Hacker group aiming to cripple official Iranian sites with attacks starting on Sunday, International Worker's Day.
Elinor MillsFormer Staff Writer
Elinor Mills covers Internet security and privacy. She joined CNET News in 2005 after working as a foreign correspondent for Reuters in Portugal and writing for The Industry Standard, the IDG News Service and the Associated Press.
The hacker group Anonymous has its next denial-of-service (DoS) target in sight: Iran, CNET has learned.
Members of the loosely organized group are planning "Operation Iran," an attack designed to shut down Iranian Web sites beginning Sunday, according to their latest online proclamation. May 1 is International Worker's Day.
"The people of Iran have the admiration of Anonymous, and the entire world," the statement says. "We can see that Iran still suffers at the hands of those in power. Your former government has seized control, and tries to silence you. People of Iran--your rights belong to you."
The operation seemed to already have begun late today with Web page defacements ostensibly targeted at Iranian hackers. Anonymous left messages on several Web sites that had allegedly been previously attacked by the Iranian Cyber Army, including the site of a Canadian information systems firm and the site of a Ukrainian dancing group, according to an observer on an Anonymous Internet Relay Chat channel that members use to coordinate their operations.
Anonymous is known for its renegade cyberattacks in defense of perceived underdogs or to support freedom of expression or other anti-establishment causes. In defense of whistle-blowing site WikiLeaks, the group targeted PayPal, Visa, MasterCard, and other companies late last year that had stopped enabling WikiLeaks to receive contributions.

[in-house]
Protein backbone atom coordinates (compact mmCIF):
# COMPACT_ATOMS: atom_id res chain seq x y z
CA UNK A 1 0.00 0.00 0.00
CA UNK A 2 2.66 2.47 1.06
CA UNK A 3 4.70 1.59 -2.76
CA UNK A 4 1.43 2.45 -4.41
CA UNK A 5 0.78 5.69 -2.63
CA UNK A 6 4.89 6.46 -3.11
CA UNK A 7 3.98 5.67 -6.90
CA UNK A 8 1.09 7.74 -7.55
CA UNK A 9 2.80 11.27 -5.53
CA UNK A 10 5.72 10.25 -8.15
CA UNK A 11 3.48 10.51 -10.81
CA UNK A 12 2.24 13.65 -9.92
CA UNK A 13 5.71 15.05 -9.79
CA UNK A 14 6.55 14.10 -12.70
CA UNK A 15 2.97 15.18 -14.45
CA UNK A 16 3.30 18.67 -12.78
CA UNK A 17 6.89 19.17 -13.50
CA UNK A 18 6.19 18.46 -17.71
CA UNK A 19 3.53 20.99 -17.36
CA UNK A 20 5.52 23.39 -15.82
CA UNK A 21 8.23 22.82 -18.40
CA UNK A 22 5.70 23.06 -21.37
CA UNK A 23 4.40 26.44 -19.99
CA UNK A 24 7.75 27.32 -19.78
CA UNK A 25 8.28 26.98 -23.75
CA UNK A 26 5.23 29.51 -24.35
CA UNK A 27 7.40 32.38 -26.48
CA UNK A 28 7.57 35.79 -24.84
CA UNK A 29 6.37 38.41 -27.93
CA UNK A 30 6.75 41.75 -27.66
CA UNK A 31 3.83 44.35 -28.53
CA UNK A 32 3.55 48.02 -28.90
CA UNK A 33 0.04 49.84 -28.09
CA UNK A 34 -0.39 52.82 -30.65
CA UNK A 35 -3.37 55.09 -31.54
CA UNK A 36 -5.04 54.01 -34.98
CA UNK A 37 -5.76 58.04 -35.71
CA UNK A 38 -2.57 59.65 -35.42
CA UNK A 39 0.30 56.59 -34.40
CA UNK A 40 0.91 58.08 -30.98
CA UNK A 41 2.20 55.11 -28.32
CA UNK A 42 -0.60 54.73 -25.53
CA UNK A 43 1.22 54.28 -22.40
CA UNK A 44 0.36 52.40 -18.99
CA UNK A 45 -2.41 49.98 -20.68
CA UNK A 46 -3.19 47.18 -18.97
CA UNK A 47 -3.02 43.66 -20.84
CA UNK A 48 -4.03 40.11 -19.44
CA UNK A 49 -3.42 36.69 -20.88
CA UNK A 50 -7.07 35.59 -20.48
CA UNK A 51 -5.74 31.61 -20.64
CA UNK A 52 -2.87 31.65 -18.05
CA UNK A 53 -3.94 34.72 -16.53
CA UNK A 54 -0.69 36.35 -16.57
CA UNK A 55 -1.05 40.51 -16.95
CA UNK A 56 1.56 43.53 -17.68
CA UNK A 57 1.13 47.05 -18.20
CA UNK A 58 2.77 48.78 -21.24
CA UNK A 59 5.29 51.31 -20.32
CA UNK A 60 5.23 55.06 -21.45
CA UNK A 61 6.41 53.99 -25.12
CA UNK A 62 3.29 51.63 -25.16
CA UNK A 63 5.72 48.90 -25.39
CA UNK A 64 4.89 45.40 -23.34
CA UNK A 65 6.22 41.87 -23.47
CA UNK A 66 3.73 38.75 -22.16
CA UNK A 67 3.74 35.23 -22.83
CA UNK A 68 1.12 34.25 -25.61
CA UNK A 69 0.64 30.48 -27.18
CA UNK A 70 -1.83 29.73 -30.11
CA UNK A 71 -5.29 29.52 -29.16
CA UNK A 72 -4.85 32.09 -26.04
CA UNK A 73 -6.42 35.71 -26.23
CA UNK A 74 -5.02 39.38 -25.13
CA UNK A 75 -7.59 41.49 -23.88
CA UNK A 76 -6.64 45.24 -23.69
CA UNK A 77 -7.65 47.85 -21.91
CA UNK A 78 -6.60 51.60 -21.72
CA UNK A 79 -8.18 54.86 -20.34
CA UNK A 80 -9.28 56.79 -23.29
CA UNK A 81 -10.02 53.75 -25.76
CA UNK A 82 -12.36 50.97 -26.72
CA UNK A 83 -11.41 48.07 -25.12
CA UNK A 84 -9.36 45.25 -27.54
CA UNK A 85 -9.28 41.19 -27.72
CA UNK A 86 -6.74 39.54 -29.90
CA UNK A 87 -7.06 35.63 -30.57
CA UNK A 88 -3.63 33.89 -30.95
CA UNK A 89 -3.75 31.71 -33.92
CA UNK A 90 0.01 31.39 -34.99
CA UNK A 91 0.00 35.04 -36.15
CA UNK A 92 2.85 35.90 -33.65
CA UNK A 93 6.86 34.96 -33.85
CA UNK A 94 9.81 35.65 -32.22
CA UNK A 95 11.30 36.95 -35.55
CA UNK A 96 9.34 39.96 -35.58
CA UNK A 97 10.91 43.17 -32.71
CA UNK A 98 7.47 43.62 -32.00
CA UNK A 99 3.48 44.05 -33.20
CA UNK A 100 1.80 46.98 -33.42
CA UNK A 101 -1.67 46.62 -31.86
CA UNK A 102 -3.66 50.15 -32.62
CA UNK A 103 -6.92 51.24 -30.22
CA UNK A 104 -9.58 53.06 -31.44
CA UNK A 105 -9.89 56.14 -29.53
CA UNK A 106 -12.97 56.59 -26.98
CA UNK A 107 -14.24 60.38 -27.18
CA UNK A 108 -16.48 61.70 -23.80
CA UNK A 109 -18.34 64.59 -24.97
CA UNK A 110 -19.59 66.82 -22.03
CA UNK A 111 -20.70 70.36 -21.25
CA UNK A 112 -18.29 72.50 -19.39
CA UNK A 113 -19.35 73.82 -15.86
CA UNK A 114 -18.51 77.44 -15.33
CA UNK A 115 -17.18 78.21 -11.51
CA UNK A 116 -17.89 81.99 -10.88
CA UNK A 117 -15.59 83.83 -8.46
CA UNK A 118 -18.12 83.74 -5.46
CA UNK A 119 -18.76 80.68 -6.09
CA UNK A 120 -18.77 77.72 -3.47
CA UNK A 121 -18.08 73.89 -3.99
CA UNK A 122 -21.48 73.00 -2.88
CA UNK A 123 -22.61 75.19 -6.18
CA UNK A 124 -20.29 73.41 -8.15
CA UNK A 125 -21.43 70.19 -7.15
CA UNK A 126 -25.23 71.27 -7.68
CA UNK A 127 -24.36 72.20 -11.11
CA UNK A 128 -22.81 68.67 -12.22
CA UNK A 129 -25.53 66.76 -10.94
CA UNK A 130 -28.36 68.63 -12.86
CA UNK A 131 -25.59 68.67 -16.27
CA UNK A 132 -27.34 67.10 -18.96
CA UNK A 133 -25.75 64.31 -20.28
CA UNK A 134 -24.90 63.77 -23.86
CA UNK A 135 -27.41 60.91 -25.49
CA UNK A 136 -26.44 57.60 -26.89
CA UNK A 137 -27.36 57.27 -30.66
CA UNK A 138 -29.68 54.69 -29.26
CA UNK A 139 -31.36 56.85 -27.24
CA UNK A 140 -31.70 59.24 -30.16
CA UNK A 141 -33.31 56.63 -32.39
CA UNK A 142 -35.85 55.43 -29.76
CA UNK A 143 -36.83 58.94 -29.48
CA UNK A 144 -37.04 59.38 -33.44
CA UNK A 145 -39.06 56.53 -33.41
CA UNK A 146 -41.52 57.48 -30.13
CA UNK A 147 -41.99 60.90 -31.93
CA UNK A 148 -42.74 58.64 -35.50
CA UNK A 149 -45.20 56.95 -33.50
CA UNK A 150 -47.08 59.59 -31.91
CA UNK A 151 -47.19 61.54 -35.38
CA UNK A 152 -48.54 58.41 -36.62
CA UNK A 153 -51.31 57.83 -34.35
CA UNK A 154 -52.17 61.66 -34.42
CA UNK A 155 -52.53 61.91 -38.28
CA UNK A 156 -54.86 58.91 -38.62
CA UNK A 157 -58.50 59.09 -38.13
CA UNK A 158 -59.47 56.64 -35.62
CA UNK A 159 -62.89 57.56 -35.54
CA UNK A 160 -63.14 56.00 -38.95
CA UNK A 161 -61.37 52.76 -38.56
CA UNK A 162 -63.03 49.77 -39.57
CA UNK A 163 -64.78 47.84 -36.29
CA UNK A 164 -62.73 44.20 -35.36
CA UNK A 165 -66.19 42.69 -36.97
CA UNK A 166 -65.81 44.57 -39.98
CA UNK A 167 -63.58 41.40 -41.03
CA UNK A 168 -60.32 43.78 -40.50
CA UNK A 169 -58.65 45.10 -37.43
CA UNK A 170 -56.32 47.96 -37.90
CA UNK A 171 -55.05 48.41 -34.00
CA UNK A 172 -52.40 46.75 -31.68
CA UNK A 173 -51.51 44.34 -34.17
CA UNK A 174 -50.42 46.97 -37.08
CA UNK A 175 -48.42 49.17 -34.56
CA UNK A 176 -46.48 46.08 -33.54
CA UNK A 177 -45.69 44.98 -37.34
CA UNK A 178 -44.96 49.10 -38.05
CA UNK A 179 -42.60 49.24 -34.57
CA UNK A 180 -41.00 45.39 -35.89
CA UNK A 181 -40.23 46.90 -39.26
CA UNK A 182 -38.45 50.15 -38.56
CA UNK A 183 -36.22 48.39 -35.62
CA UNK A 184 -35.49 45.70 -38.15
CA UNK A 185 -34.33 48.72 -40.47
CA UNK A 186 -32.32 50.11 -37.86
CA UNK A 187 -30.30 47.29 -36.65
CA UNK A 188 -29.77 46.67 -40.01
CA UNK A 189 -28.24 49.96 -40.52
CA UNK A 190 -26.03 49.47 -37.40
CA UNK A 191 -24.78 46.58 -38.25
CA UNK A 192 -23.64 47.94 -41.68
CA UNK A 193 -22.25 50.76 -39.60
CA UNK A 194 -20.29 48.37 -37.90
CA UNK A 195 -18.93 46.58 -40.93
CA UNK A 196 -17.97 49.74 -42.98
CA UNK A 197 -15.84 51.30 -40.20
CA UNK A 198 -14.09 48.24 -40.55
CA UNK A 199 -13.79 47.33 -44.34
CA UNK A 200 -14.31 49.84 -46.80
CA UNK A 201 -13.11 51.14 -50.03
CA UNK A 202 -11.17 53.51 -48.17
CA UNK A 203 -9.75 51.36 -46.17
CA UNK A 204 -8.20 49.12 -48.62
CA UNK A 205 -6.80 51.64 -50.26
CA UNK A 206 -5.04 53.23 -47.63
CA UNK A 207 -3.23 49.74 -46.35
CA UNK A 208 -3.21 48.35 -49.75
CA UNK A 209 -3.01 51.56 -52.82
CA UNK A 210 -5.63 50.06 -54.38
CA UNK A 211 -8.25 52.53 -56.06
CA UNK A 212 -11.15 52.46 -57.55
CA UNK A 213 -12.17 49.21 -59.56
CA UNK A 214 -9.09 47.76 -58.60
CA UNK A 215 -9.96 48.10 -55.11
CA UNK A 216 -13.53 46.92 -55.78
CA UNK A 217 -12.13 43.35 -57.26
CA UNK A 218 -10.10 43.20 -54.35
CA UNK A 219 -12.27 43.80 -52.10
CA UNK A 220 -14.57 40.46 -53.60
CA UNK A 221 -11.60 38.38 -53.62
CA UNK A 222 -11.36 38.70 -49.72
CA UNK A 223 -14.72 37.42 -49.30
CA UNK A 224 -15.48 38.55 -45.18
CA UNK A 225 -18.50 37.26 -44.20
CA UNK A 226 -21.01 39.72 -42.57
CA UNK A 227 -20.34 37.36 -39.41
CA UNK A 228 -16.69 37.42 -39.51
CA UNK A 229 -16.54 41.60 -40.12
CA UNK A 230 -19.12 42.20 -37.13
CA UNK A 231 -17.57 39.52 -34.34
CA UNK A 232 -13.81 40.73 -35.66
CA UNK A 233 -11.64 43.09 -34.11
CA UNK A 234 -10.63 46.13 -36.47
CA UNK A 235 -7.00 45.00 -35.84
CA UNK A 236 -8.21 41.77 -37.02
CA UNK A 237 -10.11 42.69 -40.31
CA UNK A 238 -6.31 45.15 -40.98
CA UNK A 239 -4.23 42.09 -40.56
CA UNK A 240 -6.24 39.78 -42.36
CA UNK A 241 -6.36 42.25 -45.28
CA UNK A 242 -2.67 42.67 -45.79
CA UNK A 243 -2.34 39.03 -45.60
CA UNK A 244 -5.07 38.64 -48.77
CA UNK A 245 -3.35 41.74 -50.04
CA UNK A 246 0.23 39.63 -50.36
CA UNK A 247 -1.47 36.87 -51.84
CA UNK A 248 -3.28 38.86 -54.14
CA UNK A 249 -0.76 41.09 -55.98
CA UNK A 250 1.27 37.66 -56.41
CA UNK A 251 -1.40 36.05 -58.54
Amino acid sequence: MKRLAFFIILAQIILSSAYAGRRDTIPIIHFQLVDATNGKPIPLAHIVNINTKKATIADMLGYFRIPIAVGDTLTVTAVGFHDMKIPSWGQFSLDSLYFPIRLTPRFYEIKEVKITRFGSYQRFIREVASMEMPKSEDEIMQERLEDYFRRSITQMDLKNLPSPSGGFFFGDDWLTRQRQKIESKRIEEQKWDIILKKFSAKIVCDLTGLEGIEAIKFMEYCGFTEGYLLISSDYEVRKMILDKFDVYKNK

Earlier this month, Anonymous targeted Sony in protest of the company's treatment of Sony PlayStation hacker George Hotz. Hotz and Sony have since settled the lawsuit Sony filed, and Anonymous has denied any involvement in a recent serious breach that exposed information of millions of Sony PlayStation Network customers.
Other Anonymous targets have been: Broadcast Music Inc., the Church of Scientology; the governments of Egypt, Iran, and Sweden; the Westboro Baptist Church; conservative activist billionaires Charles and David Koch and their companies; as well as security firm HBGary Federal, which had reportedly been working with the FBI to identify the leaders of Anonymous.